Dealing with an emergency situation whilst driving can sometimes mean the difference between life and death. Being able to know what to do should the worst happen is essential. We have highlighted some of the most feared but perhaps the most common emergency situations drivers face.
Cracked Windscreen/Windscreen Repairs
A small chip can turn into a crack in cold weather. A sudden jolt such as hitting a speed bump too fast can also cause a chip to form into a crack on a windscreen. Whatever you do, ensure that as soon as you have a chip on your windscreen get it repaired – this will stop a crack forming in most cases.
Tyre manufacturers have learned that 75% of all accidents caused by tyre blowouts come about because of low tyre pressure. The term blowout usually describes a situation when a tyre bursts whilst travelling at speed. This will normally result in the vehicle losing directional stability and control; often a terrifying experience!
According to the tyre industry council, decorative wheel trims, fitted to many vehicles, can possibly cause sidewalls and valve assembly damage, which could lead to tyre blowouts. Although the majority of such trims can be perfectly ok it is worth checking that yours are not slightly oversized, which could cause problems.
Apart from low tyre pressure, one other main reason for blowouts is a defect in the tyre itself. This defect can be due to a weakness when it was manufactured (although this is rare with good quality makes) or more likely it happens when a tyre has been damaged, usually by being hit against a kerb. You can normally check for tyre damage by feeling for bulges in the tyre wall. Tyres that have little or no tread in places stand a greater chance of being involved in a blowout so it makes sense to keep a regular check on your tyres.
Front tyre blowout:
A front tyre blowout will result in the car pulling strongly to one side. If you have a blowout on the front left then the car will pull to the left. If this occurs try to make the car slow down on its own, engaging a lower gear will help. Try to keep a firm hold on the steering wheel.
Rear tyre blowout:
If one of your rear tyres suffers a blowout hold the steering wheel firmly and let the car slow down itself. If needed steer into any resulting skid (i.e. if the cars back end goes left steer left).
- Stay calm, be sharp and react quickly.
- Aim to bring your car to a standstill on the side of the road.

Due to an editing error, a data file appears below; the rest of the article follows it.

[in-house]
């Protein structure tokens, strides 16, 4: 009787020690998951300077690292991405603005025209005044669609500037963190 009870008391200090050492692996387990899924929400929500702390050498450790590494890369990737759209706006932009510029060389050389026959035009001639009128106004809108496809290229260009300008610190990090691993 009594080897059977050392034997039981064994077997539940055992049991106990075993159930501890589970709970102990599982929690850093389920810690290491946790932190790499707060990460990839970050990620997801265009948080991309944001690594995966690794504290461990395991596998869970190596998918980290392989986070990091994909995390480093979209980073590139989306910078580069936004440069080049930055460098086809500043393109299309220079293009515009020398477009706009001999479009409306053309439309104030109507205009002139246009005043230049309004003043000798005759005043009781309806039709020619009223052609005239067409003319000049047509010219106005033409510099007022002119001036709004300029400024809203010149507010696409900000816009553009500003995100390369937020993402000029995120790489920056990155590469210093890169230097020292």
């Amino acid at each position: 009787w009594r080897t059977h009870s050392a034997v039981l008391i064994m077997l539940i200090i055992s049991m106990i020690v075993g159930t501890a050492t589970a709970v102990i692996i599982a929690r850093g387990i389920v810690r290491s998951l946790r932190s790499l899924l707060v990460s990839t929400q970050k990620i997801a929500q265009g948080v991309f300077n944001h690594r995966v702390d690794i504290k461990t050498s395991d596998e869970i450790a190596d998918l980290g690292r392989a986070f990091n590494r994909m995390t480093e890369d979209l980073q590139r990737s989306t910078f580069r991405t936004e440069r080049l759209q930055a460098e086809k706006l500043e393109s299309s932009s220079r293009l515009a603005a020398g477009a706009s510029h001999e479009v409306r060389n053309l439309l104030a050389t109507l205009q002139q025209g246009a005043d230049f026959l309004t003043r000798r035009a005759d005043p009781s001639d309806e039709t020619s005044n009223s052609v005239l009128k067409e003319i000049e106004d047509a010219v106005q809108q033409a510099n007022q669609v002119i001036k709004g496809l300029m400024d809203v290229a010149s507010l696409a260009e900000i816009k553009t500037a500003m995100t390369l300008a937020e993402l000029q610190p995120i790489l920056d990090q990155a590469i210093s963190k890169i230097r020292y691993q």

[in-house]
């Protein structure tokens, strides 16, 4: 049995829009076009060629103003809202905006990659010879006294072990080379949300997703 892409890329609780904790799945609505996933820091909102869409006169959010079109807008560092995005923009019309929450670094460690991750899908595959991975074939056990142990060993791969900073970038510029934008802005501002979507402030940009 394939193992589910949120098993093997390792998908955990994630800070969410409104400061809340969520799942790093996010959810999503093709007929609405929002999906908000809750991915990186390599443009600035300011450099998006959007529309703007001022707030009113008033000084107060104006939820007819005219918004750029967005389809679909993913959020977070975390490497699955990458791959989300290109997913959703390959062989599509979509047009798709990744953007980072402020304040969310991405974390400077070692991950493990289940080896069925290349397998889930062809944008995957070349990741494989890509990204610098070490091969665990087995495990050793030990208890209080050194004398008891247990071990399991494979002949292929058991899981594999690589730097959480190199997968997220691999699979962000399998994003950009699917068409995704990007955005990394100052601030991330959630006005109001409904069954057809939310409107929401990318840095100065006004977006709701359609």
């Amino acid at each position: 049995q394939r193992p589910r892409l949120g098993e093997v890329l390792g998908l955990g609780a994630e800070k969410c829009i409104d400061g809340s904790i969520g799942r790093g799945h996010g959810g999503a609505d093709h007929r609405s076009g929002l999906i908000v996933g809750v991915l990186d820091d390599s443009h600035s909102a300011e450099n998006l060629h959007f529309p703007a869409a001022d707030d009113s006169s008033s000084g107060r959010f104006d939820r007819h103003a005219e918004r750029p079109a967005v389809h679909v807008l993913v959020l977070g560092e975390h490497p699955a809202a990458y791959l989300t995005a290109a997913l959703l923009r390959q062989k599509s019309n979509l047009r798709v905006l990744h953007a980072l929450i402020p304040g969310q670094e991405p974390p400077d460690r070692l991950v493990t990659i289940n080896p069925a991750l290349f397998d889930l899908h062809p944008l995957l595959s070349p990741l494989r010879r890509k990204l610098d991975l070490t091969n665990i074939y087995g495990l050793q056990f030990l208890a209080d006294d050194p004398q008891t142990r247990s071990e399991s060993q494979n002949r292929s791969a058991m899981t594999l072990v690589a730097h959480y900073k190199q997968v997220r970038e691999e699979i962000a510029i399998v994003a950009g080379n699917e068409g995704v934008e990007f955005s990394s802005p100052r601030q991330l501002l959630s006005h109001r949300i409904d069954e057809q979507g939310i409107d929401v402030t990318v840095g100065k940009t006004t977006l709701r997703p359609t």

- If possible put your hazard warning lights on whilst still moving, this will alert other drivers that you are in trouble!
- Be proactive keep regular checks on your tyres.
As with all of our advanced driving courses our tutors provide further tips on how to deal with such situations.
Aquaplaning is when a wedge of water builds up between the front of the tyres and the road surface. This is normally caused by lack of tyre tread. Trying to brake or steer the vehicle will be no use because your tyres are no longer in contact with the road!
How to deal with aquaplaning
- Remove foot from the accelerator and allow engine braking to slow you down.
- Ensure you do not turn the steering wheel, as the car will lurch whatever way the wheels are pointing when they gain traction
- Be proactive – check that your tyres are in good condition and that you have plenty of grip, the legal requirement is 1.6mm as a minimum, however you should avoid getting down to this level. We recommend replacing your tyres at 2mm at the very least.
Faulty wiring normally causes car fires. If you suspect that your car is on fire whilst moving your first thought should be to get out of the car ASAP.
How can you tell your car is on fire?
It is not always as obvious as it first appears. Sometimes you will have smoke coming up the vents in which case you should really be thinking about getting out! However, sometimes you may be able to spot early signs such as smelling burning plastic and toxic burning smells.
How to deal with a car fire
- The first thing to do is stop your car, ideally off the road.
- Turn off the ignition.
- If you have a fire extinguisher try to tackle it if it’s small, but remember your own safety.
- Do not open the bonnet if you think the fire is coming from there unless you have a fire extinguisher. If you do only open it slightly as the air can cause the flames to spread.
- Call the fire brigade ASAP ensuring you and all your passengers are well away from the car (at least 50 metres).
Ensuring your car is serviced on a regular basis will greatly reduce the chance of brake failure. Brake failure can be best described as applying the foot brake and getting no response.
How to deal with brake failure
If you have total brake failure it is best to apply the handbrake in an on/off motion. It is also advisable to try to select (even at force) a lower gear, the car may not like it but it could be your only way of stopping. Extreme measures (and we really mean extreme!) may also involve using the bank, hedges or verge on the side of the road to drive up against to reduce speed if you have no other option, and it’s clear and (relatively) safe to do so.